The Brick – An American Classic, The Argus C3 Rangefinder Camera

The Brick, The Argus C3 Camera

The Brick, The Argus C3 Camera

A few years ago, my father gave me an Argus C3 camera. It was given to him by a neighbor. My Dad is in his late 70’s, and working a 35mm rangefinder camera is likely something he could have done 20-30 years ago, not today. We both had a great chuckle at what a hideous piece of crap this thing looked like, despite being in beautiful condition, and in the original leather “never-ready” case. At the time, I was into photography, but not in the rabid manner of today.

Fast forward to this past weekend. While at the bi-annual Photographica show, which is held by The Photographic Historical Society of New England, a dealer, after finding out I had one of these, showed me the Argus 35mm wide-angle, and 100mm telephoto lenses, both West German-made (thank goodness-if they had been American made, they would likely not be working today). He asked me if I had taken the Argus out, which I have not. He encouraged me to do so, as it is a camera capable of taking some amazingly sharp, contrasty images. Turns out that the Cintar 50mm lens is somewhat of a legend with rangefinder photographers. A rangefinder? My perception was that they are a nightmare to focus, and to use. That misperception could be nothing further from the truth.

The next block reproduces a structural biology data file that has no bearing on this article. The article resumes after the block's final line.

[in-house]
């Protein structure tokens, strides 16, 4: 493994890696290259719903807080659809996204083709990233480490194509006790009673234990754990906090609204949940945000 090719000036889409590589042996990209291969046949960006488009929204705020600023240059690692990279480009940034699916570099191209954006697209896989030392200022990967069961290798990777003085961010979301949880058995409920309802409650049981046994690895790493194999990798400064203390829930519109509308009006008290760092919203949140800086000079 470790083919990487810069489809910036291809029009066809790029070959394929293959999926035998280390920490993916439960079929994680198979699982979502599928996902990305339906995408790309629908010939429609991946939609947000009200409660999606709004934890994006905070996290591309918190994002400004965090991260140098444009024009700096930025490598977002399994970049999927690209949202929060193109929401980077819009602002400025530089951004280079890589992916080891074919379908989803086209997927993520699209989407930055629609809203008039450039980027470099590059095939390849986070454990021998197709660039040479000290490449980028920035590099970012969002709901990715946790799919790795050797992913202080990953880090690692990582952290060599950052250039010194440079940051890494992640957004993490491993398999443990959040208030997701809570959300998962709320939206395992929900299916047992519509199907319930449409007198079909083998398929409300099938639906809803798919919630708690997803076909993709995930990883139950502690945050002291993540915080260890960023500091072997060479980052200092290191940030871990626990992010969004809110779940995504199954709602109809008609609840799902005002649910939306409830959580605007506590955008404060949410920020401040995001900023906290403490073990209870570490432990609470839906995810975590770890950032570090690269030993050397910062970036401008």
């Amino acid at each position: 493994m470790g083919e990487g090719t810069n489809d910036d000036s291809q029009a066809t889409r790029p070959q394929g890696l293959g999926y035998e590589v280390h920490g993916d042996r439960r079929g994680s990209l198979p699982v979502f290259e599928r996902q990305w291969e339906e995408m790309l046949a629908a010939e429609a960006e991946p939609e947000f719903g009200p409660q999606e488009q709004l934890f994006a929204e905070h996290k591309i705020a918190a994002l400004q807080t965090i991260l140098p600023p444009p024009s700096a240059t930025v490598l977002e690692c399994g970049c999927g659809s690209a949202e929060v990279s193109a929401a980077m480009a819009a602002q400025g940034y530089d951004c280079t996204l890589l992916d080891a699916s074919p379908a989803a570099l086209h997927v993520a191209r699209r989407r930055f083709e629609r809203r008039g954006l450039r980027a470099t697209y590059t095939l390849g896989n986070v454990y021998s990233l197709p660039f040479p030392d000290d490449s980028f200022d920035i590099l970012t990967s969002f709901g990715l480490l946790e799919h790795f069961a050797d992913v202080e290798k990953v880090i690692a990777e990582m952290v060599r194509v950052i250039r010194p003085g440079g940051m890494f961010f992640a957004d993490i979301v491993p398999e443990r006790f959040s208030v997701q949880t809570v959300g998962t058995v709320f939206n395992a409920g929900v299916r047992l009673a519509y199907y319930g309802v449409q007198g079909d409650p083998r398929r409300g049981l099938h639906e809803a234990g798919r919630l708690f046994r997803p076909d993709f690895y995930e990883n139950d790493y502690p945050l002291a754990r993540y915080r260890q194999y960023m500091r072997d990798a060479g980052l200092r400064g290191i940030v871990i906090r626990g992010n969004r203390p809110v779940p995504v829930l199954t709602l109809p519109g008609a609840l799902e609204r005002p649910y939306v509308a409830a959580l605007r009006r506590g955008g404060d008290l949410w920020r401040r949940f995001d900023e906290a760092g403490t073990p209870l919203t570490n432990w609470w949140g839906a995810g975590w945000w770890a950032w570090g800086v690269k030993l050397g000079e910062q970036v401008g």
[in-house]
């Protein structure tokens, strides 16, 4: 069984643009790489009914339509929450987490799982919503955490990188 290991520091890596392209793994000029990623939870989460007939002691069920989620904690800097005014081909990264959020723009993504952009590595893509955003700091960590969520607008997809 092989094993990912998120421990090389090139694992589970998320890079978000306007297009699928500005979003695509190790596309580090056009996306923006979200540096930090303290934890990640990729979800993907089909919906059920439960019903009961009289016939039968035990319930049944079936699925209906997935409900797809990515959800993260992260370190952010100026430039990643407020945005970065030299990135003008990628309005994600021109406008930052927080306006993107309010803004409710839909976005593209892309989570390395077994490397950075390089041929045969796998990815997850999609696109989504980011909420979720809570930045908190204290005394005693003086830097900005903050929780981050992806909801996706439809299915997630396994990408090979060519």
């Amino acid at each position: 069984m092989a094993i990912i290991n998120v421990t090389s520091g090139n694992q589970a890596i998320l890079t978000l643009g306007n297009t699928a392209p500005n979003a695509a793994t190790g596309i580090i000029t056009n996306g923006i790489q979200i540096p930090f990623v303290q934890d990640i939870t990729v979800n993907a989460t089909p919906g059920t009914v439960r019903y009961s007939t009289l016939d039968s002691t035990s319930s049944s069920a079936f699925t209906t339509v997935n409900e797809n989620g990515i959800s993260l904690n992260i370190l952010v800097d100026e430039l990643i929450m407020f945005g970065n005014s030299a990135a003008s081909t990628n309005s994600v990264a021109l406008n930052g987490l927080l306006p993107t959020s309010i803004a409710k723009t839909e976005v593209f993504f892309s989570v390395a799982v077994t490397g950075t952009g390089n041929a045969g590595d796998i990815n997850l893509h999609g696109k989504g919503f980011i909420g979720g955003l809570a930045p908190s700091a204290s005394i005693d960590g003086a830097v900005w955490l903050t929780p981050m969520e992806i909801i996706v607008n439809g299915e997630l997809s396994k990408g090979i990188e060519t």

Taking the camera out for the first time this weekend, I had a realization. Wait, I already have extensive rangefinder experience, with the Polaroid Land Cameras. The same concept. In use, the Argus is much slower to focus, yet instills a lot of confidence that you got the shot. The rangefinder window is tiny, and hard to use. The look of the camera is that of a science project gone bad. Gears and levers all over the place, with strange markings everywhere. The fastest shutter speed is 1/300th of a second, so outdoors, 100 or 200 speed films are what you are feeding it.